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Fly far, fly true

Written by  Friday, 13 May 2022 11:08
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Fly far, fly true Image: Fly far, fly true

This image models the passage of a spacecraft through the atmosphere using computational fluid dynamics. Every time a launch vehicle ascends into space, or reenters the atmosphere, its flight profile will have been simulated thousands of times by flight and aerothermodynamics specialists due to gather in Germany next month.

The 2nd International Conference on Flight Vehicles, Aerothermodynamics and Re-entry Missions Engineering, FAR 2022, concerned with all aspects of flying vehicles for launch and exploration, will take place on an in-person basis in Heilbronn in Germany on the week of 19-23 June, co-organised by ESA and national space agencies as well as the hypersonic flight association HyFAR-ARA.

The FAR series of conferences, running since 1998, aims to provide space agencies, companies, organizations, universities and research institutes with a forum of excellence in the area of flight vehicle engineering, aerothermodynamics, and reentry missions.

The conference encompasses the whole spectrum of flying vehicles for suborbital, orbital and exploration applications, including upper stages, (re)entry, expendable, and reusable vehicles. This year’s theme is Sustainable space: the keystone to the future!

Conference participants are invited to showcase their latest architecture designs, analysis and technical assessments with the aim to promote the exchange of ideas and the identification of new trends and required developments.

The field covered are flight vehicle engineering, flight physics, aerodynamics, thermodynamics and fluid dynamics engineering and the architecture design and analysis of space transportation and exploration vehicles.

This year’s conference comes at an exciting time, with two new European launchers close to completing their development – Ariane 6 and Vega-C – and a variety of smaller commercial launchers underway across our continent.

FAR 2022 will include dedicated workshops on the long-established launcher testing facilities at Lampoldshausen, home to the Institute of Space Propulsion of the German Aerospace Center DLR, as well as a variety of ambitious In-Orbit Demonstrator projects currently being supported by the Flight Vehicles and Aerothermodynamics Engineering section of ESA along with DLR.

These include a dedicated mission to gather data on high speed reentry physics – HEARTED, the Hyper-velocity Earth Re-entry TEchnology Demonstrator – and a human-in-the-loop lunar landing system. Other demonstrators include a CubeSat to observe the flight of ESA’s reusable Space Rider spacecraft, an exploratory drone to accompany a Moon rover, an air-breathing satellite for sustained very-low Earth orbits, a free-flying version of the HEXAFLY-int experimental waverider design and a DLR-led liquid-rocket engine demonstrator.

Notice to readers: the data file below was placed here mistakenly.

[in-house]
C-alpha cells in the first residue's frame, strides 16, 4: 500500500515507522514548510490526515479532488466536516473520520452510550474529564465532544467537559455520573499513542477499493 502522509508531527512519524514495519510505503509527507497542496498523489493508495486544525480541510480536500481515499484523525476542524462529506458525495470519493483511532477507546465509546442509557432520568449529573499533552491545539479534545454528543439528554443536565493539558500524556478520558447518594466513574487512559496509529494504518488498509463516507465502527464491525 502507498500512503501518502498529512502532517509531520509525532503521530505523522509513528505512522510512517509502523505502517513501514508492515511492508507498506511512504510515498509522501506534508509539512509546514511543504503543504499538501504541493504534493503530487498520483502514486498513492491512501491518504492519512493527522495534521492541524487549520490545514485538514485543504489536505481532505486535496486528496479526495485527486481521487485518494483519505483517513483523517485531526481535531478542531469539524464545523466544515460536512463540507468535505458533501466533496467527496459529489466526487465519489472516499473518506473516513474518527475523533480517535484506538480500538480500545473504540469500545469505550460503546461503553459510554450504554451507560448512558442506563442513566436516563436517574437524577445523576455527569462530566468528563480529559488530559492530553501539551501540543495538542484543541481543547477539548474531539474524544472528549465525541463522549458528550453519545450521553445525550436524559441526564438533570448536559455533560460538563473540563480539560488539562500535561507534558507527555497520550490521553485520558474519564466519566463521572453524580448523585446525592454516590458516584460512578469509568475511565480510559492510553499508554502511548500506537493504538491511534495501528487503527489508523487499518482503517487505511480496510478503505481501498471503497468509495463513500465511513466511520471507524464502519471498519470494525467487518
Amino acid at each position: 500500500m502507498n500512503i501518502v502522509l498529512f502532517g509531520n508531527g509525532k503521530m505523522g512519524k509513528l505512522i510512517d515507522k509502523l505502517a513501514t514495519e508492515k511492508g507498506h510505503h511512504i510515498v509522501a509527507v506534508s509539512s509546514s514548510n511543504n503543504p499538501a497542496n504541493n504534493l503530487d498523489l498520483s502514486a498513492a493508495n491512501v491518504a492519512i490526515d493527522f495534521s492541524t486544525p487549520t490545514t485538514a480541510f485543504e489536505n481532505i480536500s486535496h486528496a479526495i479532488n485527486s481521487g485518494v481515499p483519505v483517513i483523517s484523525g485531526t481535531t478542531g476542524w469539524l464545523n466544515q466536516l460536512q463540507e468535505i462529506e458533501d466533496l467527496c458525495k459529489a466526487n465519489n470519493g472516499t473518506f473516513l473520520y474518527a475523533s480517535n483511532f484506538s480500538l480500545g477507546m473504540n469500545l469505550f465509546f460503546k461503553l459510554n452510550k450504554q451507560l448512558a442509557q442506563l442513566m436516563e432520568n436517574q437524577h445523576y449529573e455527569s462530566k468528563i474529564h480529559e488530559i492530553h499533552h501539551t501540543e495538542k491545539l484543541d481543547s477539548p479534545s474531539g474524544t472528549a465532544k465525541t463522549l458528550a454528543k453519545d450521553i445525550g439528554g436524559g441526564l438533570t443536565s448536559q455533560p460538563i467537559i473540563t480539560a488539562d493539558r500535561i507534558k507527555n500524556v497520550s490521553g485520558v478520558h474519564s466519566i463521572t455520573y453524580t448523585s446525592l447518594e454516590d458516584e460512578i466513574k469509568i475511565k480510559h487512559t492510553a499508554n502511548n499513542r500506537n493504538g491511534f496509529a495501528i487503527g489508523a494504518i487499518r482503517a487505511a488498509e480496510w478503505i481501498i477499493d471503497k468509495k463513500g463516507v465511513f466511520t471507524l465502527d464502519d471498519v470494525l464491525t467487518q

Other workshops within FAR 2020 focus on the results of EU-funded Horizon 2020 projects investigating key technologies for resuable vertically landing launchers and thermal protection systems suited for space vehicles returning from the Moon and Mars.

The conference will also include lectures on key scientific topics within the field, including current challenges for computational fluid dynamics supporting vehicle design, green propellants for New Space missions and the application of validation of aerothermodynamics databases to future missions.

For more information, including our preliminary programme, and full details of how to register, visit our FAR 2022 website. Registration closes on 6 June.

FAR 2022 organisers

FAR 2022 is being organied by ESA in conjunction with other space agencies and institutional partners, including the Deutsches Zentrum für Luft und Raumfahrt (DLR), the National Aeronautics and Space Administration (NASA), the Japan Aerospace Exploration Agency (JAXA), the the Centre National d’Études Spatiales (CNES) of France, the Agenzia Spaziale Italiana (ASI), the United Kingdom Space Agency (UKSA), the Spanish National Institute of Aerospace Engineering (INTA), the Norwegian Space Agency (NOSA), the Romanian Space Agency (ROSA), and the HyFAR-ARA association (HyFAR-ARA).


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